But yes after the 80s when rap began to be played on the radio many black folks across the board began looking for deals even those who had their own small labels at first. And this was across the board as well. Early on however, hard core “gangsta” rap had to be created independently as whatever was played on the radio was censored and anything with explicit lyrics would not be played.

    Either way even with their own record labels many of these black folks were still robbed by white folks no matter how you look at it. At the end of the day the problem was black folks were too concerned with “image” and not business which is how NWA fell apart in the first place. Being from the hood may be important to some 15 year old kid with no sense who doesn’t know any better but doesn’t mean jack to grown behind folks who actually run sh*t (the dominant society). This is the coon mentality that has destroyed the hip hop genre and wasted whatever opportunities black folks did have to really have their own entertainment empire which does not exist.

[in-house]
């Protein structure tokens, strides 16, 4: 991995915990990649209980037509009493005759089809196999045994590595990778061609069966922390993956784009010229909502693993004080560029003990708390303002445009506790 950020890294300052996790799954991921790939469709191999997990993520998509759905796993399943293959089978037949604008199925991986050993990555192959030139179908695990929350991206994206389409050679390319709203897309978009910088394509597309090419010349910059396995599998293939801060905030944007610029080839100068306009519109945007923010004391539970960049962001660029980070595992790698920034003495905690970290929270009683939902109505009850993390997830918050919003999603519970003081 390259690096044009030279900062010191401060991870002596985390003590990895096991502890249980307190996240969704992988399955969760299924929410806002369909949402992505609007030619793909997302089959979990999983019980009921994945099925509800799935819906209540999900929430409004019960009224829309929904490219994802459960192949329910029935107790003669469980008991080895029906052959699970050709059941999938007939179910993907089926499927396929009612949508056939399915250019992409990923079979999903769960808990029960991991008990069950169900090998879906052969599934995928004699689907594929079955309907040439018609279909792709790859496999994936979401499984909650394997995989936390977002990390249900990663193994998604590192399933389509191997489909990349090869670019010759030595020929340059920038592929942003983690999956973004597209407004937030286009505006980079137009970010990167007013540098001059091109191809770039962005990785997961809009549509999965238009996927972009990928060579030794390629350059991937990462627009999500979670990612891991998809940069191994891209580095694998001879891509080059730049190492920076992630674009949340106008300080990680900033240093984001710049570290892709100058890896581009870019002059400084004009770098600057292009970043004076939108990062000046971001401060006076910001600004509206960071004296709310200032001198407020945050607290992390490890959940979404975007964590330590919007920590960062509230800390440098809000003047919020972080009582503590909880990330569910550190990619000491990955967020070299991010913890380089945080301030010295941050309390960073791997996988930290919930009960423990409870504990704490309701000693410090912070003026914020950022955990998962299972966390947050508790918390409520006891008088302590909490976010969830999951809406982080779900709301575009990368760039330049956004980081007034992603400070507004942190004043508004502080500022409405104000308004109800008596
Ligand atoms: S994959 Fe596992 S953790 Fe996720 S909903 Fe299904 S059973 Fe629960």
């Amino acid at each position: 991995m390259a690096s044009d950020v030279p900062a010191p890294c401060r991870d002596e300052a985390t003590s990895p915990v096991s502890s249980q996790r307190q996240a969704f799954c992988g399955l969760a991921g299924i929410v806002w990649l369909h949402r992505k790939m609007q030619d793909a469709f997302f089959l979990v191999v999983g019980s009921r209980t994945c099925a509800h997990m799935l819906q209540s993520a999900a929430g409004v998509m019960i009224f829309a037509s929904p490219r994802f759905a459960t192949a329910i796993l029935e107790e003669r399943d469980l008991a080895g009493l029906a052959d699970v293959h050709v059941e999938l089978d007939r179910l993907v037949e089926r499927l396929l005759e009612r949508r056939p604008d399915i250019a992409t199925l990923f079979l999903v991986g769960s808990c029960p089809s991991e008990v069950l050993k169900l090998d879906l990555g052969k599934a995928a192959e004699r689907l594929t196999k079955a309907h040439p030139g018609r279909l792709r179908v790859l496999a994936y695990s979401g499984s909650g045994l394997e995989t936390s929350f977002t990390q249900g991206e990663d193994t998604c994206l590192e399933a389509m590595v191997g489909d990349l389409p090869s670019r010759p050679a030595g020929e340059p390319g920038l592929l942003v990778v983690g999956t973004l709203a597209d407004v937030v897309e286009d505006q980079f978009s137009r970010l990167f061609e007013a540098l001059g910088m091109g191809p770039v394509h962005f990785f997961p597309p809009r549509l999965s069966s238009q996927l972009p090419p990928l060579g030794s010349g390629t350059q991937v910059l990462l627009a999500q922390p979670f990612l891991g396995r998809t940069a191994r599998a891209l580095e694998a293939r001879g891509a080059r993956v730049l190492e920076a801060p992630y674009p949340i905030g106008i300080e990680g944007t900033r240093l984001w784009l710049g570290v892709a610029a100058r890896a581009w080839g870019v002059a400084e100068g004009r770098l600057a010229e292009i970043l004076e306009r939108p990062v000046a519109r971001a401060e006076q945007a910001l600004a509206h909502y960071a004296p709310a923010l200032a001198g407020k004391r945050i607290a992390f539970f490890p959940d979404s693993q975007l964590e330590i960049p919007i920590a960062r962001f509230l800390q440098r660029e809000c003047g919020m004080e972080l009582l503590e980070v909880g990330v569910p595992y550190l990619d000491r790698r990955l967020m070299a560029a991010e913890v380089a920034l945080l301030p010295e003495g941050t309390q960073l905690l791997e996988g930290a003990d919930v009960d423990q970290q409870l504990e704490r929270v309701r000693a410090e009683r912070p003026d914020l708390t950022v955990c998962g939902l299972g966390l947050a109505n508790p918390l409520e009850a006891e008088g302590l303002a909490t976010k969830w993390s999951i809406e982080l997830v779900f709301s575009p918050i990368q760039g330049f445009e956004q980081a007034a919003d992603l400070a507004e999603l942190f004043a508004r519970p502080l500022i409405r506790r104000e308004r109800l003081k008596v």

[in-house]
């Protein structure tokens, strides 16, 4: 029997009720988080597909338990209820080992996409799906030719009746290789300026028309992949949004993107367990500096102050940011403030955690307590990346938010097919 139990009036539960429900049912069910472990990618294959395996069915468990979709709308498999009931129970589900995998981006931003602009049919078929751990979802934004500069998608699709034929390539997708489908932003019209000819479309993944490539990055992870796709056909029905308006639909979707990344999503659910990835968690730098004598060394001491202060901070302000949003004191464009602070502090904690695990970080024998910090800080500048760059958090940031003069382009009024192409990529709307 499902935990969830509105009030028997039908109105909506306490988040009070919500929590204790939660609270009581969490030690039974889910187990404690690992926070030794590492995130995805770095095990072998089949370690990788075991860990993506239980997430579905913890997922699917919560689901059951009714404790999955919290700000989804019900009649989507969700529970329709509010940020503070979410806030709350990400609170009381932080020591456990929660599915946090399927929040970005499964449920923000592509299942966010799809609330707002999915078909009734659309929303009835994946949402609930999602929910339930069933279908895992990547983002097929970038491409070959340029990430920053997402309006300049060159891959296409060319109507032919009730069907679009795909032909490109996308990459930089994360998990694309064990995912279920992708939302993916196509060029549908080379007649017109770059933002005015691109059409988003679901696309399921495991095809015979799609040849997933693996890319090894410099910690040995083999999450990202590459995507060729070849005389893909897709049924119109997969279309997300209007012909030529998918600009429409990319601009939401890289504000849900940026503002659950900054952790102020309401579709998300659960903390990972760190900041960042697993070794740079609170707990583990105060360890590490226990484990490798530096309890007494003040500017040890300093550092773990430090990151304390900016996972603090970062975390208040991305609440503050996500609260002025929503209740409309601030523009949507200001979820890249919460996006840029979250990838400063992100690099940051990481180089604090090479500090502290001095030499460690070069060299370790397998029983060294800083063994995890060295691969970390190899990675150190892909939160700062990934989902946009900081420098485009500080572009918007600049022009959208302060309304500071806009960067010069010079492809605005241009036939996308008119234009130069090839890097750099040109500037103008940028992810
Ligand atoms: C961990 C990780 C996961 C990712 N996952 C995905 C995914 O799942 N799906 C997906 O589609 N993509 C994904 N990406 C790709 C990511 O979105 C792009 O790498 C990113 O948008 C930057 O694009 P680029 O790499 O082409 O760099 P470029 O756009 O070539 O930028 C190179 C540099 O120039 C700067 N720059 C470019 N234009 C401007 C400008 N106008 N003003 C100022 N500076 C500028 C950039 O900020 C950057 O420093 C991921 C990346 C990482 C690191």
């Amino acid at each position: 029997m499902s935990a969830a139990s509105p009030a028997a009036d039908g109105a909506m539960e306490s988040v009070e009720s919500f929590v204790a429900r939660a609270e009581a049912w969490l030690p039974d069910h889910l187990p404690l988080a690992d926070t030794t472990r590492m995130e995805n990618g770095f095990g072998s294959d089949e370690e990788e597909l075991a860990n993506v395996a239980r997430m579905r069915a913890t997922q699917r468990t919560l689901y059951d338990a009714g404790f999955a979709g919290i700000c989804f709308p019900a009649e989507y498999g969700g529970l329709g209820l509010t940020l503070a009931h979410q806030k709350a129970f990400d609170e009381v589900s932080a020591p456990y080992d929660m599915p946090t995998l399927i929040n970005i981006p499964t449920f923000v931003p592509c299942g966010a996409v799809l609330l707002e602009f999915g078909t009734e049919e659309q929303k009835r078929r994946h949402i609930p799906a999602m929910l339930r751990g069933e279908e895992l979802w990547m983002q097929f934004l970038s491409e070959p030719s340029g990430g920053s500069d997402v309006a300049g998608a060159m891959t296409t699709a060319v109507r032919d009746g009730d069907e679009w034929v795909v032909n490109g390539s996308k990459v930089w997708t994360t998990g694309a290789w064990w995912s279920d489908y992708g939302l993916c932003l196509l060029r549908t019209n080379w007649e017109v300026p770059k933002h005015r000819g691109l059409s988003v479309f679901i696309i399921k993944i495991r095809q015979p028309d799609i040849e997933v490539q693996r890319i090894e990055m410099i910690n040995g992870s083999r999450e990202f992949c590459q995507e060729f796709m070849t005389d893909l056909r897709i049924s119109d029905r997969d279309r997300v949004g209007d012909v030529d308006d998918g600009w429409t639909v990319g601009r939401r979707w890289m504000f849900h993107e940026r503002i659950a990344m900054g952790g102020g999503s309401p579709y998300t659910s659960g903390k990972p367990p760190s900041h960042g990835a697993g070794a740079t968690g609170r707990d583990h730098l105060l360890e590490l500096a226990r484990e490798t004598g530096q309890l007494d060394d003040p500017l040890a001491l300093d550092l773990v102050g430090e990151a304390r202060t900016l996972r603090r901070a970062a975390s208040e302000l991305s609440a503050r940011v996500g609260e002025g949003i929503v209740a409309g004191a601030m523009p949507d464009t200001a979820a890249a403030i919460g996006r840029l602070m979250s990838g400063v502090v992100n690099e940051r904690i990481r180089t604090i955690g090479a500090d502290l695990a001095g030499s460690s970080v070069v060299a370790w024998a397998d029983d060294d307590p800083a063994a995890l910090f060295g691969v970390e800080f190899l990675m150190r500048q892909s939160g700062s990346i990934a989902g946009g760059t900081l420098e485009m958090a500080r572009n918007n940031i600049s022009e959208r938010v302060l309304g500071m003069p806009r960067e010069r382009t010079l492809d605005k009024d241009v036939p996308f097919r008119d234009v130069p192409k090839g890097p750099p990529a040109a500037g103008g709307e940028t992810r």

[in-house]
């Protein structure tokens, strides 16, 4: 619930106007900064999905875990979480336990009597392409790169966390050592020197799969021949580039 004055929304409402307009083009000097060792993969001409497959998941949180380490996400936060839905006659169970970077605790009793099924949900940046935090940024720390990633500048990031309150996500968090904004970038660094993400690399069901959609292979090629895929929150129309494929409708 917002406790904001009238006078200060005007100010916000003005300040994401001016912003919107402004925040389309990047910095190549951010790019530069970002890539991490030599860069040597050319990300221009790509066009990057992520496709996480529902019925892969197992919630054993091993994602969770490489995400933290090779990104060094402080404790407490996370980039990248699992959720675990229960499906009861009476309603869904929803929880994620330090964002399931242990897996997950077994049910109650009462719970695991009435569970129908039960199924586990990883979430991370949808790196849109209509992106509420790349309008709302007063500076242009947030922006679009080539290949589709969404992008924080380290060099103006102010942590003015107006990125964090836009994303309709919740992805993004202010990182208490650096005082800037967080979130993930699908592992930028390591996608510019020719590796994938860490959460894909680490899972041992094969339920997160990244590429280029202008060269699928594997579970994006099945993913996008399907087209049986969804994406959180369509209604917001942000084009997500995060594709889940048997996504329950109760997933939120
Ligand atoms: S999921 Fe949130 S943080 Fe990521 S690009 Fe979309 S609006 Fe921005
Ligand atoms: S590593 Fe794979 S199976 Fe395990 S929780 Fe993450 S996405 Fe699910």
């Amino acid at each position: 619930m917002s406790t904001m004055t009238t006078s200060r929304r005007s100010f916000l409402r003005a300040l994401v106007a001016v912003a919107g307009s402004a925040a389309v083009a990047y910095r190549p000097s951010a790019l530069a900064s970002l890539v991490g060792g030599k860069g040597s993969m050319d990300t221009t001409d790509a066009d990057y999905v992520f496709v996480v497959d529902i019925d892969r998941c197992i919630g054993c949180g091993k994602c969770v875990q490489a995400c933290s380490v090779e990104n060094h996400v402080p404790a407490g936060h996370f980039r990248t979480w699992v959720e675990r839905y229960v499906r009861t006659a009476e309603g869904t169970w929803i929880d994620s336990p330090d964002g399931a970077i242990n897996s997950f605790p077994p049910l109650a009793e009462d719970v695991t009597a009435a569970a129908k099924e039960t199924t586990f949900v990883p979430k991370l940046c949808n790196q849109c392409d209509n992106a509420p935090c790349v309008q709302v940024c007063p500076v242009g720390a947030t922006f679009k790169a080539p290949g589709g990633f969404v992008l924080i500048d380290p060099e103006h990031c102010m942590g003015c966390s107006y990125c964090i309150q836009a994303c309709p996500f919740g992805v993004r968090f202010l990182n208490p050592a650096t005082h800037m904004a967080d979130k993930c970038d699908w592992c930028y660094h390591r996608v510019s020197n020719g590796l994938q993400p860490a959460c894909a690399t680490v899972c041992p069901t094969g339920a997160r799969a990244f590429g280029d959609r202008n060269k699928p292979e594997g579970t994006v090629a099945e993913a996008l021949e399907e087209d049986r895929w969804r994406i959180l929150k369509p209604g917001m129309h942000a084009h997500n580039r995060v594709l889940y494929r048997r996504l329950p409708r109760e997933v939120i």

1. I remember SchoolyD was going through the same thing as Eazy-E and 2 Live Crew back in 1988.

      However mix tapes did not exist in the form as you describing it back then. The technology wasn’t there and did not show up until smaller multi-track machines and DAT hit the market years later.

      But today as I indicated we still have black media reporting and our own people trying to chase validation and acceptance from white privilege instead of 100% ownership and control.

  4. Also luther Cambell. From 2live crew wrote a book about politics snd being independent recotd owner and how he fought the system and seeing record companies greed.
    Good post.

    1. Just FYI – Luke Skywalker Records mentioned in the article was 2 Live Crew until George Lucas made them change it to Luke Records.

  5. Wait!

    Wasnt SugarHill a Black Lable, back in the day. They produced the 1st Rap widely distributed Rap Song.
    “Rappers Delight”
    They also were the 1st Rap Group for “Sampling” which in this case was pure THEFT! they stole Chic’s entire soundtrack.

    I am surprised Puffy did not sued, all the songs they stole.

    Very enlightening article!